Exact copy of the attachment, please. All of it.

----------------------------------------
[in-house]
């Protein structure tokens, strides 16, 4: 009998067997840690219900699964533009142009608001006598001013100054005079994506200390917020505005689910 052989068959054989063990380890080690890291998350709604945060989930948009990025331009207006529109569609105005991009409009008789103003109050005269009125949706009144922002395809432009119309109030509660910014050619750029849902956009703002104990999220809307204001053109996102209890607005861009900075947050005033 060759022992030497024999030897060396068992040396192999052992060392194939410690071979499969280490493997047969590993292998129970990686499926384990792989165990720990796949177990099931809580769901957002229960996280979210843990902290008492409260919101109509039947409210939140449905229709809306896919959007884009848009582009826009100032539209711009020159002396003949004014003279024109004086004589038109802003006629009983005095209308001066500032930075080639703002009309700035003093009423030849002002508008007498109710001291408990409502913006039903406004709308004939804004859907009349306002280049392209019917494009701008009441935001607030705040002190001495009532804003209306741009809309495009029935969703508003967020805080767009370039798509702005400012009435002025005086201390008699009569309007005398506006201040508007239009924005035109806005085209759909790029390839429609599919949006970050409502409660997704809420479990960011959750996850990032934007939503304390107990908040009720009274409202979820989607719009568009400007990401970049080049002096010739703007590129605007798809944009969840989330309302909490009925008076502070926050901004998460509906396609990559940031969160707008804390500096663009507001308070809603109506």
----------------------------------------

[in-house]
């Protein structure tokens, strides 16, 4: 009998067997840690219900699964533009142009608001006598001013100054005079994506200390917020505005689910 052989068959054989063990380890080690890291998350709604945060989930948009990025331009207006529109569609105005991009409009008789103003109050005269009125949706009144922002395809432009119309109030509660910014050619750029849902956009703002104990999220809307204001053109996102209890607005861009900075947050005033 060759022992030497024999030897060396068992040396192999052992060392194939410690071979499969280490493997047969590993292998129970990686499926384990792989165990720990796949177990099931809580769901957002229960996280979210843990902290008492409260919101109509039947409210939140449905229709809306896919959007884009848009582009826009100032539209711009020159002396003949004014003279024109004086004589038109802003006629009983005095209308001066500032930075080639703002009309700035003093009423030849002002508008007498109710001291408990409502913006039903406004709308004939804004859907009349306002280049392209019917494009701008009441935001607030705040002190001495009532804003209306741009809309495009029935969703508003967020805080767009370039798509702005400012009435002025005086201390008699009569309007005398506006201040508007239009924005035109806005085209759909790029390839429609599919949006970050409502409660997704809420479990960011959750996850990032934007939503304390107990908040009720009274409202979820989607719009568009400007990401970049080049002096010739703007590129605007798809944009969840989330309302909490009925008076502070926050901004998460509906396609990559940031969160707008804390500096663009507001308070809603109506």